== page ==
mine. Eventually, it gets to the point where there are enough mines that it is nearly
impossible to win.
You just play the game.
The game is timed and if you are playing a beginner, intermediate, or expert game it keeps
track of best times.
This is a special mode. You start out with a small minefield and a low amount of mines
and the size and number of mines gradually increases and then plateaus out. You are given
one point for each square you clear and you are given ten points for each mine that you
flag when you beat the level. To beat the level, you must check all squares and flag all
mines. Once you beat the level, it automatically goes on to the next one. You continue
progressing through the levels until you hit a mine. In this mode, there is no guarantee
that the upper left square will be free of mines.
All these options can be combined in various ways, although some of them do not make sense
(like combining hp and toroidal), so I made it impossible to select these combinations.
However, this minesweeper game still has more options than you can shake a stick at. Have
As always, many thanks to the TIGCC team for their wonderful compiler, and also to Zeljko
Zuric for his library and programming advice.
Fixed a bug with the menu system (again...).
Rearranged the TIME structure to make the high score routine work correctly. Also used my
new ExtRand random number package.
Included the file creation check for save files also. Put in a bit of code at the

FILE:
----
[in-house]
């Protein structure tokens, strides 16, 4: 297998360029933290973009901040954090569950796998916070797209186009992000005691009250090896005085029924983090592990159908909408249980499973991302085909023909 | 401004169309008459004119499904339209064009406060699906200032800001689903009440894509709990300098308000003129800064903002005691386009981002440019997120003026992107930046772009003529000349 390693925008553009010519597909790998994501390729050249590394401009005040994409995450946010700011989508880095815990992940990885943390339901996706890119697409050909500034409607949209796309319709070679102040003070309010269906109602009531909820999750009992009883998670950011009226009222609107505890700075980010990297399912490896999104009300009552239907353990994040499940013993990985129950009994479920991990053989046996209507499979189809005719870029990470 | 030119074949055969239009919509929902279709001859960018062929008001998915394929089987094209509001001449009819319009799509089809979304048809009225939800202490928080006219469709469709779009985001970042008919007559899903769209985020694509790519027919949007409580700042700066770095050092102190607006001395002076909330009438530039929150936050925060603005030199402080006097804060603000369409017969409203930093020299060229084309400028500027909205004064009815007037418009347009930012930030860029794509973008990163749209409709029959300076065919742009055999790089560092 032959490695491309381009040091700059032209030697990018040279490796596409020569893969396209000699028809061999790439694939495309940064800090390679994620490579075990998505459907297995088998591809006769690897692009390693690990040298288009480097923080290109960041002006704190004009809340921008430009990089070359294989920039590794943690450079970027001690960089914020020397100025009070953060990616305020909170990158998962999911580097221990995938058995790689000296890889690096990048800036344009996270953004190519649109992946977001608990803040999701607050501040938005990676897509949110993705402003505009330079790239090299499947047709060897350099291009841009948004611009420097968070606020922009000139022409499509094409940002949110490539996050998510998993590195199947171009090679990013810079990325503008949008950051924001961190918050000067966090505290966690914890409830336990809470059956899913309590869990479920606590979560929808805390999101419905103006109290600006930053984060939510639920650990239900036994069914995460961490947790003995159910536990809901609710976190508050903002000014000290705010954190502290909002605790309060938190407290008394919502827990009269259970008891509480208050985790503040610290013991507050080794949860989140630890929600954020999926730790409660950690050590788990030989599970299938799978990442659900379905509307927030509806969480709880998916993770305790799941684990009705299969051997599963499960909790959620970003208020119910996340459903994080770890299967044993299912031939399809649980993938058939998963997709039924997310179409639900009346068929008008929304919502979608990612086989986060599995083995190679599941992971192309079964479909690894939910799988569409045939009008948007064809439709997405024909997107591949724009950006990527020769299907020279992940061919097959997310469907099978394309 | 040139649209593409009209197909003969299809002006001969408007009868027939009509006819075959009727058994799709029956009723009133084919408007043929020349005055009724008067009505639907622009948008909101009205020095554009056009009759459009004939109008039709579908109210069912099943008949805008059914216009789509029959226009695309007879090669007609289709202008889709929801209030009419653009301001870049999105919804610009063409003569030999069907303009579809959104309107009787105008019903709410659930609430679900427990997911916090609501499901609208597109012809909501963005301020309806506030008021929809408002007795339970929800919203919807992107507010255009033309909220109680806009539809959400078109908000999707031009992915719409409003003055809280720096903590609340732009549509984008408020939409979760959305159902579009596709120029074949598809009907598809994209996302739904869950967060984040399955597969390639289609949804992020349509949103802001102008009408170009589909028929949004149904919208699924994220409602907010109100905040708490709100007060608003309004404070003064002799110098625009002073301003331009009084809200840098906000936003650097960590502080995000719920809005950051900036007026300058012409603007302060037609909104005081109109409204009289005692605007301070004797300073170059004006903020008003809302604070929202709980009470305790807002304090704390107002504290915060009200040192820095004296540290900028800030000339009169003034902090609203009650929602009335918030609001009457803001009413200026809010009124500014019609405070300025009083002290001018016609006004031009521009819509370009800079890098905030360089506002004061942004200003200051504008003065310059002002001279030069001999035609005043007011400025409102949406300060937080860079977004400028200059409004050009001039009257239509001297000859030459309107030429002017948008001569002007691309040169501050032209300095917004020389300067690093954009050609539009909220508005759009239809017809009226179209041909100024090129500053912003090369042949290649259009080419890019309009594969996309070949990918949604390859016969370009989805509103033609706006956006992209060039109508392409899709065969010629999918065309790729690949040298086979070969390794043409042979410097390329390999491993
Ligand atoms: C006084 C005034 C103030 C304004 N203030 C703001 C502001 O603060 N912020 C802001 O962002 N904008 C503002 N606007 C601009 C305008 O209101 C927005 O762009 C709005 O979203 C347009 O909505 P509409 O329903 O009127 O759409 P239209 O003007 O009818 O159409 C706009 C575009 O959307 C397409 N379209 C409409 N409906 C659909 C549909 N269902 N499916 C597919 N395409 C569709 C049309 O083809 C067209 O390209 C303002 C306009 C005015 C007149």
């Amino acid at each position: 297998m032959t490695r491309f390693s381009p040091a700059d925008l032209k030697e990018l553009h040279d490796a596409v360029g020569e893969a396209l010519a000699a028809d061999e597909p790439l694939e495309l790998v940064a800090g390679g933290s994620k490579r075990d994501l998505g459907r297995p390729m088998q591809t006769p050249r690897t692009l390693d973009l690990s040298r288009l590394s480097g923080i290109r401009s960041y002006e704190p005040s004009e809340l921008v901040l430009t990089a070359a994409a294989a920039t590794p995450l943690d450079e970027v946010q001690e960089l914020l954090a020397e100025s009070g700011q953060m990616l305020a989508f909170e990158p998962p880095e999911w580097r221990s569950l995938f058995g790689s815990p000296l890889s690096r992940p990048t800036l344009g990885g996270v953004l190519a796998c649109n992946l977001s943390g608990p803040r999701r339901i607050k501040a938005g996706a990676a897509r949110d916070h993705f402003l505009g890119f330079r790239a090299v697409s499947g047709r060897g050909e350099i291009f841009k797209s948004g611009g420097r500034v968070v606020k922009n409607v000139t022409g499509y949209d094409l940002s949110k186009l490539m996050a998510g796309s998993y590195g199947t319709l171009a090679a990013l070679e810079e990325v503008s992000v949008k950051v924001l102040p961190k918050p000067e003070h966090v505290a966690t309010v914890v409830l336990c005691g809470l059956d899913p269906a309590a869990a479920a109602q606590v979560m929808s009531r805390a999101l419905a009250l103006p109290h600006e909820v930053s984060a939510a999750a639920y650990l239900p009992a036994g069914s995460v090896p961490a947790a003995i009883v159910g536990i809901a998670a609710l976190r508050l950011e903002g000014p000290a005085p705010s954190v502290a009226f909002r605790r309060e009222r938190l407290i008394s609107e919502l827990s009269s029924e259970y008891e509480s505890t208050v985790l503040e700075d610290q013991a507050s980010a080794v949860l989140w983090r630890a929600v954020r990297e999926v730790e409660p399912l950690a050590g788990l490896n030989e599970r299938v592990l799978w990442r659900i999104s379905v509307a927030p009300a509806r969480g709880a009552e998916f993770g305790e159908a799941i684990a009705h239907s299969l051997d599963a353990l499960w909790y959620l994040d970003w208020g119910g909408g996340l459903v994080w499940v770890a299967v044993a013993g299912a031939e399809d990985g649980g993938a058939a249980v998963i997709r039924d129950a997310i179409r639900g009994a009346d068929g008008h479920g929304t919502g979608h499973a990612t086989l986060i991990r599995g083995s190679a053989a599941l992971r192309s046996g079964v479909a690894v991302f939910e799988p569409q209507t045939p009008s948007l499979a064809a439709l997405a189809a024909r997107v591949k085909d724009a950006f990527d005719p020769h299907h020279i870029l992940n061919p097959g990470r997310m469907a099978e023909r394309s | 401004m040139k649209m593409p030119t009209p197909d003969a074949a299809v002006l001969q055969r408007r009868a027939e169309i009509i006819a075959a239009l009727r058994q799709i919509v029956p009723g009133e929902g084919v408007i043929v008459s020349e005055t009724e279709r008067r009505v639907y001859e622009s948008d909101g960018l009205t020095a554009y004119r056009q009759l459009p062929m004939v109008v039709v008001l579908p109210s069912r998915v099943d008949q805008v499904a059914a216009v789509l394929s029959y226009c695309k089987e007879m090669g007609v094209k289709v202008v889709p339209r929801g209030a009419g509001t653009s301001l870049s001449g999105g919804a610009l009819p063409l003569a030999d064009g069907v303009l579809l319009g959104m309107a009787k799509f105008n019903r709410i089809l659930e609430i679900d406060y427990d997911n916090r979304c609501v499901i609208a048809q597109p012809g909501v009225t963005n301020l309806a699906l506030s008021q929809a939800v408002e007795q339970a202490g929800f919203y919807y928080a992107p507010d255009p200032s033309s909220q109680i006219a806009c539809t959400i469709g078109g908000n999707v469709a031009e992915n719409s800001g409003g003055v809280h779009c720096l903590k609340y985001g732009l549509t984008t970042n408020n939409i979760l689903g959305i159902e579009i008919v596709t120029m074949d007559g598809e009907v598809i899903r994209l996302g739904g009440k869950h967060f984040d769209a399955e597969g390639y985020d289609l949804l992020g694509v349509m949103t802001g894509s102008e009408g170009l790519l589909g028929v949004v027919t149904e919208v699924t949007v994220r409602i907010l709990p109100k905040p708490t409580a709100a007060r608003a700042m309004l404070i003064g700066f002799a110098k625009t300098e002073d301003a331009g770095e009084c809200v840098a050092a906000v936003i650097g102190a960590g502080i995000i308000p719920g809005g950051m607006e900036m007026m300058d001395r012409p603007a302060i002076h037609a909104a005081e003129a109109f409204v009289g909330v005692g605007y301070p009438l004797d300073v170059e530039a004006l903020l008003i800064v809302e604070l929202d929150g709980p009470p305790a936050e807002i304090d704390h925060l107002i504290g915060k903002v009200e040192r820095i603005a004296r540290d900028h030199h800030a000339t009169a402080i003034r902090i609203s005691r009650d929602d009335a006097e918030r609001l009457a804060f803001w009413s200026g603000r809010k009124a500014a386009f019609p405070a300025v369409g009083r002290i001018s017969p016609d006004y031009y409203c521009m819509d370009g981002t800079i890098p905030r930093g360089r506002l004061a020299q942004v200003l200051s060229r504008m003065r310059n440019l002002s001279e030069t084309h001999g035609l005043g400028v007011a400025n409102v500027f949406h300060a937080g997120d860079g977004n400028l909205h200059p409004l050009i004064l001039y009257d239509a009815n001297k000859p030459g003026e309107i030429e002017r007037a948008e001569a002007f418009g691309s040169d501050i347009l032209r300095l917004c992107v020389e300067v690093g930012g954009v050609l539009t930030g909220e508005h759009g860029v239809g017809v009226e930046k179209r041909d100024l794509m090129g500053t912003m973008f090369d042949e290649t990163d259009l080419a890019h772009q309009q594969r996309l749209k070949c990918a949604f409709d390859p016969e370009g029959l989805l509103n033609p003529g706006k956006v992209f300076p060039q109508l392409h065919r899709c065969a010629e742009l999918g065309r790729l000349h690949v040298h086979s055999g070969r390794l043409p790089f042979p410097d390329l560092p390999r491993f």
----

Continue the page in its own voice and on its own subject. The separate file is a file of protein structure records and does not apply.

beginning of the program to prevent the 89 version from running on the 92+ and the 92+
version from running on the 89. Changed the timer to a minutes and seconds fromat,
instead of just seconds, and fixed a nasty bug in the 92+ version that had been there
since version 1.4.
Updated the file reading routines to check and make sure that the file they are reading is
a save file or data file created by this program. Also disabled AUTO_INT_5 to improve
rowread performance and switched my timing to the WaitForMillis routine from TI-Chess.
Changed the one square at a time to be default for HP mode and unavailable in Windows
mode. Added a version number display.
Fixed a bug with the menu and finally got around to updating this readme to match the
current state of the game. I just switched to a Dvorak keyboard, so I am having fun
relearning how to type.
Fixed a couple of bugs with the menu.
Re-wrote the menus to be much more intuitive.
Changed the program so that it morphs at compile-time instead of run-time. Also
compressed the program.
Re-wrote the program so that it automatically adjusts to which calculator it is running
on. The saved game format of this version is incomptible with previous versions, so
finish up any saved games before installing this version. You will also need to delete
the file sweepdat, because the scored mode has changed.
Squished a couple more bugs that I found.
I really shouldn't have released Ver. 1.0. It was buggy and one of my friends at school
suggested that I add the alpha key feature. However, as far as I can tell all bugs are
squashed in this version and I added the ability to go one square at a time when holding
down [Alpha] on the 89 or [Hand] on the 92+.
Initial public release
|Archive mise en ligne par :|| |
|Date de mise en ligne :|| 9/07/2004 à 21:27:17|